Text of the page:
What would you say to a pastor who uses his church on Sundays as a studio, essentially he preach-es past his people into a video camera or into a microphone with the main goal of producing online content? In other words, his church is a mechanism, a studio, for him to address an online audi-ence. Well, I would try to encourage him, first, that it is not wrong to have a wider ministry, but it is wrong to pretend that you have a flock that you shepherd when you don’t have a flock that you shepherd. You have a studio or you have a stepping stone or you have an excuse. And if that is true, you shouldn’t pre-sume to say you have a flock, because God has some really, really serious things to say about that kind of shepherd in Ezekiel 34. He says, “Son of man, prophesy against the shepherds of Israel. Prophesy and say to them, even to the shepherds, ‘Thus says the Lord. Ah, you shepherds of Israel who have been feeding yourselves. Should not shepherds feed the sheep? You eat the fat. You clothe yourselves with wool. You slaughter the fat ones and you do not feed the sheep. The weak you have not strengthened. The sick you have not healed. The injured you have not bound up. The stray you have not brought back. The lost you have not sought. And with force and harshness you have ruled over them.” Those have al-ways been unbelievably serious words to me as a pastor. And I think Peter picks it up in 1 Peter when he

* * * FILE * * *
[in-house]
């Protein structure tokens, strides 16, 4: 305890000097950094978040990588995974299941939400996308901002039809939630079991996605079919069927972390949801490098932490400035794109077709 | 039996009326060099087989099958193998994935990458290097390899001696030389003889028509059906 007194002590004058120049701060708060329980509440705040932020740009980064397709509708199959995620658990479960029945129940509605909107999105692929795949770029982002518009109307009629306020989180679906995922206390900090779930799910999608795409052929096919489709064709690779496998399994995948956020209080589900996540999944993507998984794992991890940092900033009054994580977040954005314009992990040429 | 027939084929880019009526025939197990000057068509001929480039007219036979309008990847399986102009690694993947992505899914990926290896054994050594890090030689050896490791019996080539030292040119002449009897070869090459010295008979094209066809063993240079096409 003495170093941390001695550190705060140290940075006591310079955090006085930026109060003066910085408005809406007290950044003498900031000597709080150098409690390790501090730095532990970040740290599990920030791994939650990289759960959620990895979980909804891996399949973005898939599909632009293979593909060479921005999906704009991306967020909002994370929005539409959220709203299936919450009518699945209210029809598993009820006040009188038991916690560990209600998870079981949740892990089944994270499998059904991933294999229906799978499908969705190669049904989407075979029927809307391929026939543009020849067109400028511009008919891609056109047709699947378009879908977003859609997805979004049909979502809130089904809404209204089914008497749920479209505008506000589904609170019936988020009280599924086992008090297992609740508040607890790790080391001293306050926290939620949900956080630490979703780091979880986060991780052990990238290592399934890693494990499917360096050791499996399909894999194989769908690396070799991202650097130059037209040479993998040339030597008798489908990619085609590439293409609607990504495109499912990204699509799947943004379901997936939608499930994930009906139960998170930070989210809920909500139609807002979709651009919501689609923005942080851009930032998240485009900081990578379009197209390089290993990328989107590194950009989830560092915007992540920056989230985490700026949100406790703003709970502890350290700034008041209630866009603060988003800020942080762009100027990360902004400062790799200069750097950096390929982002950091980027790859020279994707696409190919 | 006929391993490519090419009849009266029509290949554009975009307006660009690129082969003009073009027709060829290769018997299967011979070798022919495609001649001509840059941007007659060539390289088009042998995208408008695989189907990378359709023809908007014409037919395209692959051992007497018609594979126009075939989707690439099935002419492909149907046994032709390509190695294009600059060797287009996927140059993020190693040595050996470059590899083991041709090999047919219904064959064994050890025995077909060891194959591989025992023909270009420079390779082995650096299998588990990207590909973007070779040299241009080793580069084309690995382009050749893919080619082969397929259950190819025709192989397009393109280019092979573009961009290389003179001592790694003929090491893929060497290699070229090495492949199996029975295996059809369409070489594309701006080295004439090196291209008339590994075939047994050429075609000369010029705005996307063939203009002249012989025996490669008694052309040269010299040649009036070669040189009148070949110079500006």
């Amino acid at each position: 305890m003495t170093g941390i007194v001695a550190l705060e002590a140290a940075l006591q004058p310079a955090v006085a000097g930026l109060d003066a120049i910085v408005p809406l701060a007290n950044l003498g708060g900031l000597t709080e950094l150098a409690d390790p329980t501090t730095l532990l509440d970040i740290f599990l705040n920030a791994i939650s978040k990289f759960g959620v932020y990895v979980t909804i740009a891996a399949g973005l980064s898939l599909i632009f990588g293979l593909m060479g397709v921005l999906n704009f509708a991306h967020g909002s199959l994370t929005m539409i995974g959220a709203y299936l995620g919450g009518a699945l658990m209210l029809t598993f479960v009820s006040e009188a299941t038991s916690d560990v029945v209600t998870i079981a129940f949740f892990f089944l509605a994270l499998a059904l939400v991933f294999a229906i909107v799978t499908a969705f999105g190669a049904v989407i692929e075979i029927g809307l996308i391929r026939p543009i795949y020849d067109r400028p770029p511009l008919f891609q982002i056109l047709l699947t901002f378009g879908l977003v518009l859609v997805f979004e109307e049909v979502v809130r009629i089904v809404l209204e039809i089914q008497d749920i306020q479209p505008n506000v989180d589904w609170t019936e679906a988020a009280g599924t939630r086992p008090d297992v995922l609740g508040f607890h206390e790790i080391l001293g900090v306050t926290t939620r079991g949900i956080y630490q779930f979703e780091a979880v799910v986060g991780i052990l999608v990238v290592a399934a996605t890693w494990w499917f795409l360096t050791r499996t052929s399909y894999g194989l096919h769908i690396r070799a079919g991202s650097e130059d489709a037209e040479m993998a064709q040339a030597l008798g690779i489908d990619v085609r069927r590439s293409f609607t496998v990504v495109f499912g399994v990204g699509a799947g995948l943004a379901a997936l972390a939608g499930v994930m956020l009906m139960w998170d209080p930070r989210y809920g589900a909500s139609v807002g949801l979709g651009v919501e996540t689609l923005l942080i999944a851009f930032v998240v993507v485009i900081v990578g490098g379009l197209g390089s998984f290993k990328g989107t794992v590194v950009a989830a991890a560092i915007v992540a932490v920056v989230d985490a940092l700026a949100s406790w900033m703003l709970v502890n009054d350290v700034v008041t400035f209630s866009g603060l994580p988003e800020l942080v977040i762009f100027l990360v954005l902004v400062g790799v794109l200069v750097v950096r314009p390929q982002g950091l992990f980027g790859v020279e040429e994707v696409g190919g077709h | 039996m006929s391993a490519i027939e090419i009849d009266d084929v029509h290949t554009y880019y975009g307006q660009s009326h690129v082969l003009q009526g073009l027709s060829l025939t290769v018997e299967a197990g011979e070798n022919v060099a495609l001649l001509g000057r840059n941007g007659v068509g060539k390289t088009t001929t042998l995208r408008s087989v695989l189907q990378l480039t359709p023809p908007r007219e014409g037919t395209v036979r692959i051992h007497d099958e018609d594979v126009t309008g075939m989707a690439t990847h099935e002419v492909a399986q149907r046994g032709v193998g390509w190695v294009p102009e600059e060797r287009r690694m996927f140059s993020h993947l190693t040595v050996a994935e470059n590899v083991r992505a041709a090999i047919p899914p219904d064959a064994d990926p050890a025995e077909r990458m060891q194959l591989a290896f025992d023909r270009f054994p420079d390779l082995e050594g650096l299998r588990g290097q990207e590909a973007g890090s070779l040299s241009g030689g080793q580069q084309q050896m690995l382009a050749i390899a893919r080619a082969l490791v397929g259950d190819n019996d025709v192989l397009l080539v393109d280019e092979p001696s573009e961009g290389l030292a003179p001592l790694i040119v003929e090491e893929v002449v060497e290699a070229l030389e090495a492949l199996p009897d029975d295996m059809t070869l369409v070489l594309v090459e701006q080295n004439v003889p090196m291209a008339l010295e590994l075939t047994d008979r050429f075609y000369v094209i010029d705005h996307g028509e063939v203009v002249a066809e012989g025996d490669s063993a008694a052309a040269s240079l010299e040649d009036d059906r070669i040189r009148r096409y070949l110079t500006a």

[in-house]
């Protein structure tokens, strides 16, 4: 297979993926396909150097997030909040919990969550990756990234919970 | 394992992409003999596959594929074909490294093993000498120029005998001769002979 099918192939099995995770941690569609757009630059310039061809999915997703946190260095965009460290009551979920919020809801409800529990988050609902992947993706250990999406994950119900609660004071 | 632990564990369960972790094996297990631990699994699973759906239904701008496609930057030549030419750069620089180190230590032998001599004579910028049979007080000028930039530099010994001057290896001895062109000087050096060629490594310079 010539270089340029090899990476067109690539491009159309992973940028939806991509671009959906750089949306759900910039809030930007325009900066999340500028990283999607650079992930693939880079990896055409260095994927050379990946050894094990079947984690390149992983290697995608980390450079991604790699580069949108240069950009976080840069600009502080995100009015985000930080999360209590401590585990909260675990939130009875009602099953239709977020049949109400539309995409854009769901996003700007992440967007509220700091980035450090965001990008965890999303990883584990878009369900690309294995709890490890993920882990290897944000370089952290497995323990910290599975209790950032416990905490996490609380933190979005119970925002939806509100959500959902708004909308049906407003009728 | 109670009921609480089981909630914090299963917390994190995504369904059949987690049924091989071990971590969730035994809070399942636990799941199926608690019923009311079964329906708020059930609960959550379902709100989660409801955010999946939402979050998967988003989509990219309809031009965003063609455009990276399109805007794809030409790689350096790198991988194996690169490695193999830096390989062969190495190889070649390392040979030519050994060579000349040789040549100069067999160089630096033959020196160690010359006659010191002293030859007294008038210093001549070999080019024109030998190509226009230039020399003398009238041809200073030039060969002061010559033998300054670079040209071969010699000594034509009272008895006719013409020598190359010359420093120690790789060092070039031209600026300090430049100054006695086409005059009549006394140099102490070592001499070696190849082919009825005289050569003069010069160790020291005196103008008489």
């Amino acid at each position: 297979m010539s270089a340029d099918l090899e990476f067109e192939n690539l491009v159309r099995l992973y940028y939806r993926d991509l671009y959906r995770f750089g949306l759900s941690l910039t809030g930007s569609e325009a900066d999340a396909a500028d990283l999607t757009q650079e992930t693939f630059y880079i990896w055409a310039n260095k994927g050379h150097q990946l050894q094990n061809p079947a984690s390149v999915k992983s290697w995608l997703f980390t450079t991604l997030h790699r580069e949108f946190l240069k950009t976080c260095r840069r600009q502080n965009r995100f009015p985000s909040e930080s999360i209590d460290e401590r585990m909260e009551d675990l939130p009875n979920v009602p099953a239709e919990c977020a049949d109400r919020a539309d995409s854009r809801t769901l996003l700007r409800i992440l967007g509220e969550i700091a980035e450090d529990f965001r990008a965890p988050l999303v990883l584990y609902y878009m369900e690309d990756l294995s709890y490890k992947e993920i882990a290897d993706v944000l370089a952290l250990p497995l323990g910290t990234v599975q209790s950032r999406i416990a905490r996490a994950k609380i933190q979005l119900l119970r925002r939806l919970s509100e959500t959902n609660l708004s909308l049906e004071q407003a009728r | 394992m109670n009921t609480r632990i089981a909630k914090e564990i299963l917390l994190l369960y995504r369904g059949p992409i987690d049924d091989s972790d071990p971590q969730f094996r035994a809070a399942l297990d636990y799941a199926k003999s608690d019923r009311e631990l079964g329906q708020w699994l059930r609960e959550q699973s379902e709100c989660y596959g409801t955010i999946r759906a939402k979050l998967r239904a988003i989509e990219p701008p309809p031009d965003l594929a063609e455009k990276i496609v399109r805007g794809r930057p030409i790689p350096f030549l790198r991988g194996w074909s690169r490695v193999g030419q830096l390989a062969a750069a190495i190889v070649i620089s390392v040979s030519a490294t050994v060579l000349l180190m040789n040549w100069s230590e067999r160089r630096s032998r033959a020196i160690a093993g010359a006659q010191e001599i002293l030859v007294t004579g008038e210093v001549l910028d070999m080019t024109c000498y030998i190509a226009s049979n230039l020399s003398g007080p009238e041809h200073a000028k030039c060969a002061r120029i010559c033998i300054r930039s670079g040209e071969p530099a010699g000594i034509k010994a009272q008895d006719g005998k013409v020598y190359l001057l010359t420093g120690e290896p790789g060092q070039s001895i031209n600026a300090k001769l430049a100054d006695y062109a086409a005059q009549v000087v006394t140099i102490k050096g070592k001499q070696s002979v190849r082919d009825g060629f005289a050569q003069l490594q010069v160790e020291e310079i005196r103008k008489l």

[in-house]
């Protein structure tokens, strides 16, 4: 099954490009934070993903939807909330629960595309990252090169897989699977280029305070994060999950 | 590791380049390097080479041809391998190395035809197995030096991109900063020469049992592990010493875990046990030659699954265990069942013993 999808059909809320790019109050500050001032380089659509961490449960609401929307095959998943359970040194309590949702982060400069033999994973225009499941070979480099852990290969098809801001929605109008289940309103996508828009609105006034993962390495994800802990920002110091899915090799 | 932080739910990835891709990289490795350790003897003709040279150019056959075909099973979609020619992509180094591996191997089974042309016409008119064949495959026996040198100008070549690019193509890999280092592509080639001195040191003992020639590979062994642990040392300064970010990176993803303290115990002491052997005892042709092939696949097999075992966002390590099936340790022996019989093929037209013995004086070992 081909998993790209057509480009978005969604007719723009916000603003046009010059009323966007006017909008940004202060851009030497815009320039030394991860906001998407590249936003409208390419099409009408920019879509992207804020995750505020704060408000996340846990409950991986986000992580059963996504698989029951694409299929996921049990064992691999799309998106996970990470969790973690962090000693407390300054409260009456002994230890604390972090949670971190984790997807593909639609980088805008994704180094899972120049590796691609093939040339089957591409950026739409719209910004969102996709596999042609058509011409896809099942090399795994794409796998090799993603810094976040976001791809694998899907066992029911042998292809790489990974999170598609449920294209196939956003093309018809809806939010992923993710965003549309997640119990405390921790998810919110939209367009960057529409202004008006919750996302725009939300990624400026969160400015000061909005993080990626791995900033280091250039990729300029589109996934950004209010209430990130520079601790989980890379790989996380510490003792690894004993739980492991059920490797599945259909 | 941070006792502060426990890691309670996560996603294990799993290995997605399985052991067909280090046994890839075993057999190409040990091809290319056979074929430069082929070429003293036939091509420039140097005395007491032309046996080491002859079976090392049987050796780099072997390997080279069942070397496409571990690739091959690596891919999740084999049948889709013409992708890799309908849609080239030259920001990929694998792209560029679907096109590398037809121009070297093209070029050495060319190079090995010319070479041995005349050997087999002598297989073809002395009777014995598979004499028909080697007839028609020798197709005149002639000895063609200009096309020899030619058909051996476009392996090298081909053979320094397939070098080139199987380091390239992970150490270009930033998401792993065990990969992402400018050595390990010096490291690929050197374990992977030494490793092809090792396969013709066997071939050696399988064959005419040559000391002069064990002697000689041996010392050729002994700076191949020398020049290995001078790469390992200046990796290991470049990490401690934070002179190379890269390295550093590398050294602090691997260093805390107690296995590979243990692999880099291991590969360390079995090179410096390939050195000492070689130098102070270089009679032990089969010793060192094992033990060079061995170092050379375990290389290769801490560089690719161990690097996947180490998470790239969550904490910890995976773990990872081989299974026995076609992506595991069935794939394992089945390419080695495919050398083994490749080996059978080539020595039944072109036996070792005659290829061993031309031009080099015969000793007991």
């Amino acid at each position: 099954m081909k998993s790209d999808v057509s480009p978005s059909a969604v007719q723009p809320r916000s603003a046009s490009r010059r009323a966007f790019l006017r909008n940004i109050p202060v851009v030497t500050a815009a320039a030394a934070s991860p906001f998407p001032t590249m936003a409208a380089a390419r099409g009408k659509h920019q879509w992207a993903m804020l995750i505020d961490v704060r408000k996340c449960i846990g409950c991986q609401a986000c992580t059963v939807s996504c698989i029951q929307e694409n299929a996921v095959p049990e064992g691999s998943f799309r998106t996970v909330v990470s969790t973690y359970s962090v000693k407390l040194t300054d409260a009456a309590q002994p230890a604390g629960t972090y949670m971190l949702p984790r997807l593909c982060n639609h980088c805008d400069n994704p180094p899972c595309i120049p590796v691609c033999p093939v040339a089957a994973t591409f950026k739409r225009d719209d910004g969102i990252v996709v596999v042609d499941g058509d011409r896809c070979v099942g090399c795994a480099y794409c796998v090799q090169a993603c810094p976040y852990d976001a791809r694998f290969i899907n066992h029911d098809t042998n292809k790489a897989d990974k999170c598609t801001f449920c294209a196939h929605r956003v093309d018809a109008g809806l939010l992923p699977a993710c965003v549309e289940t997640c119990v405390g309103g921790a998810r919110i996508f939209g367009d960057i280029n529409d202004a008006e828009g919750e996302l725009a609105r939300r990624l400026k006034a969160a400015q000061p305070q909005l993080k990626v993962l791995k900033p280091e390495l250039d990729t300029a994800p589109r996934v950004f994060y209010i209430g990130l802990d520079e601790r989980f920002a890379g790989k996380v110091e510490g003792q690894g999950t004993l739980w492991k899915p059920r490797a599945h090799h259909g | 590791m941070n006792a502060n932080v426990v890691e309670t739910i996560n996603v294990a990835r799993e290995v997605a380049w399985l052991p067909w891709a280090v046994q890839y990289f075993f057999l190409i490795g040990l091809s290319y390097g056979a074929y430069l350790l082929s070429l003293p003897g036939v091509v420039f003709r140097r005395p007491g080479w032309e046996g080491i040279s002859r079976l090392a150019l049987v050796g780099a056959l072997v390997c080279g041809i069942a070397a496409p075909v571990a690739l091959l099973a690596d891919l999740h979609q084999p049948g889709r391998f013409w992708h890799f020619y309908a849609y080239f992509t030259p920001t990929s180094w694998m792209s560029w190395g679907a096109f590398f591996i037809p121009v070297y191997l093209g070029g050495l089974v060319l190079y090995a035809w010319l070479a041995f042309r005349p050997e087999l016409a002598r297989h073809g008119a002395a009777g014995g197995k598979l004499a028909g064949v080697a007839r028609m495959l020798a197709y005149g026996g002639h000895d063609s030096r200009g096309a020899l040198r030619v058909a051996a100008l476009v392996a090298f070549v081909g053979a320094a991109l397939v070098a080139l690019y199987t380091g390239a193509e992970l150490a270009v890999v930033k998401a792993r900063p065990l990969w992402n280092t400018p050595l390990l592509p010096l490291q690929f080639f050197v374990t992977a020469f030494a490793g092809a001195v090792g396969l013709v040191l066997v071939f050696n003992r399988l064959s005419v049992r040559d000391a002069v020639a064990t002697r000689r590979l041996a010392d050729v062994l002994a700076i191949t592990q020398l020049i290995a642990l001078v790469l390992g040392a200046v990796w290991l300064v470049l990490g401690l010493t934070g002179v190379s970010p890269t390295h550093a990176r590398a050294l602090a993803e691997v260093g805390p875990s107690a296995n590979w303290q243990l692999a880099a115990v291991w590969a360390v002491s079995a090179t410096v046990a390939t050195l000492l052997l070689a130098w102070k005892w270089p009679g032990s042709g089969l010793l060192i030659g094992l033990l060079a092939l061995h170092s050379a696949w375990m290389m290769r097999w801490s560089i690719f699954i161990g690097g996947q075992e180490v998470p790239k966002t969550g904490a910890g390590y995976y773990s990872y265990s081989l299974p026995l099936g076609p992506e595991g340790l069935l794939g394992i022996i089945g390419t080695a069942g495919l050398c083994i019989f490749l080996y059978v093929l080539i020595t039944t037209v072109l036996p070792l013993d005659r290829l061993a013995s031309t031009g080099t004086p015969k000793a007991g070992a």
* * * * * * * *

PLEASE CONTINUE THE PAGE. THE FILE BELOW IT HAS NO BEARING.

Page 4 of 12says, “So I exhort you as a fellow elder, shepherd the flock of God that is in your charge. Exercise over-sight. Don’t rule with compulsion. Do it willingly. Set a good example for your people.”So it seems to me there is a profound inauthenticity about preaching past your people in front of you, past your flock. And that inauthenticity, I think, may get a crowd in the short run, but will not be blessed by God in they wider Church in the long run. Instead, I think the mindset should be—this is what I would say to anybody who is being tempted this way. Serve your people with your best energy. Serve your people with full affection. Serve your people with focused attention. Feed your flock with the food they need. Don’t give them generic messages for a generic audience. Let the extent of the ripple effect of serving your people be the impulse of others, not yourself. In other words, if God means for you to have a wider impact because of what you are saying to your sheep, let others draw that out. You just be so faithful. Love your people. Serve your people. Feed your people. Beware of the addicting dangers of being widely known. Don’t pursue that. Pursue truth. Pursue edification and worship. Pursue your flock and let the ripples take care of themselves. If other people would draw that out, maybe one illustration. You know, Spurgeon, his sermons were published in, goodness, I don’t know how many dozens of newspapers around the world. Well, my best reading of Spurgeon is he didn’t even know about some of those and it wasn’t his business to try to make that happen. He wasn’t getting up on Sunday and saying, “Ok, I have got to preach in a way that more newspapers will pick this up.” That is just not the way he thought. He fed his flock in front of him and because that was so authentic and so helpful to that flock, others picked it up. Thank you Pastor John. And thank you for listening to this podcast. Please email your questions to us at askpastorjohn AT desiringgod DOT org. At desiringgod DOT org you will find thousands of other free resources from John Piper. ... I’m your host, Tony Reinke. Thanks for listening.